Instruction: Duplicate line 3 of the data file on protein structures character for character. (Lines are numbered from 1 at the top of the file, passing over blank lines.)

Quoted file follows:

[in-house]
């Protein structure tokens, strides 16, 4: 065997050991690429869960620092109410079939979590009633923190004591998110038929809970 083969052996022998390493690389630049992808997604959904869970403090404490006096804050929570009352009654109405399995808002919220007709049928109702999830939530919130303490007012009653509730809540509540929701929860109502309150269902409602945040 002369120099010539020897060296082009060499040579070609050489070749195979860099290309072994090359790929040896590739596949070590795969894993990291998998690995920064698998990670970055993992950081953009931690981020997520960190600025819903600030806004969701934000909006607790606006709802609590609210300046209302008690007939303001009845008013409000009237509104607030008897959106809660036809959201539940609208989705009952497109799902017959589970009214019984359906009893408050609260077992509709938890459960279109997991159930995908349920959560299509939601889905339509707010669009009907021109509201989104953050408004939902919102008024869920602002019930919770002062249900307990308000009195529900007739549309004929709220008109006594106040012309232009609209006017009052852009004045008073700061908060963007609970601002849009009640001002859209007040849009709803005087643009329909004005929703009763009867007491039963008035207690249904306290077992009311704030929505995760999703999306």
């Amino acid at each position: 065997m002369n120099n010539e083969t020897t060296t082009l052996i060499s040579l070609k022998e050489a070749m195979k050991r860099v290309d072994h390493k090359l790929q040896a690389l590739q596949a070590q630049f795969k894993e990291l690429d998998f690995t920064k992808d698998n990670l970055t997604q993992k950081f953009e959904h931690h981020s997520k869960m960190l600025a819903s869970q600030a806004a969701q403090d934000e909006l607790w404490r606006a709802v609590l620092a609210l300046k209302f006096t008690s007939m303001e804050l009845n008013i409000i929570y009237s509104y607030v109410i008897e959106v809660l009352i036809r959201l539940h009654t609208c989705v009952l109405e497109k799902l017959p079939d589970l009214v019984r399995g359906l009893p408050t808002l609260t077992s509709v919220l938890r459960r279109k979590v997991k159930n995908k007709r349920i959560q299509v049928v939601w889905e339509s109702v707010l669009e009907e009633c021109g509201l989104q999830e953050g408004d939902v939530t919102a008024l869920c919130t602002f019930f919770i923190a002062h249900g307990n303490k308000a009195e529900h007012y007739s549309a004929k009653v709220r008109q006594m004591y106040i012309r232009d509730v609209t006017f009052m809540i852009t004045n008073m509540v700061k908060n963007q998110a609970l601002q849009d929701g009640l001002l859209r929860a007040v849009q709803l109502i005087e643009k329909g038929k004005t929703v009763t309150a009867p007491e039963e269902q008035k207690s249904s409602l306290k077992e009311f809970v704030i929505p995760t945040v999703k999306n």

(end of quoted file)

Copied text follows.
């Amino acid at each position: 065997m002369n120099n010539e083969t020897t060296t082009l052996i060499s040579l070609k022998e050489a070749m195979k050991r860099v290309d072994h390493k090359l790929q040896a690389l590739q596949a070590q630049f795969k894993e990291l690429d998998f690995t920064k992808d698998n990670l970055t997604q993992k950081f953009e959904h931690h981020s997520k869960m960190l600025a819903s869970q600030a806004a969701q403090d934000e909006l607790w404490r606006a709802v609590l620092a609210l300046k209302f006096t008690s007939m303001e804050l009845n008013i409000i929570y009237s509104y607030v109410i008897e959106v809660l009352i036809r959201l539940h009654t609208c989705v009952l109405e497109k799902l017959p079939d589970l009214v019984r399995g359906l009893p408050t808002l609260t077992s509709v919220l938890r459960r279109k979590v997991k159930n995908k007709r349920i959560q299509v049928v939601w889905e339509s109702v707010l669009e009907e009633c021109g509201l989104q999830e953050g408004d939902v939530t919102a008024l869920c919130t602002f019930f919770i923190a002062h249900g307990n303490k308000a009195e529900h007012y007739s549309a004929k009653v709220r008109q006594m004591y106040i012309r232009d509730v609209t006017f009052m809540i852009t004045n008073m509540v700061k908060n963007q998110a609970l601002q849009d929701g009640l001002l859209r929860a007040v849009q709803l109502i005087e643009k329909g038929k004005t929703v009763t309150a009867p007491e039963e269902q008035k207690s249904s409602l306290k077992e009311f809970v704030i929505p995760t945040v999703k999306n």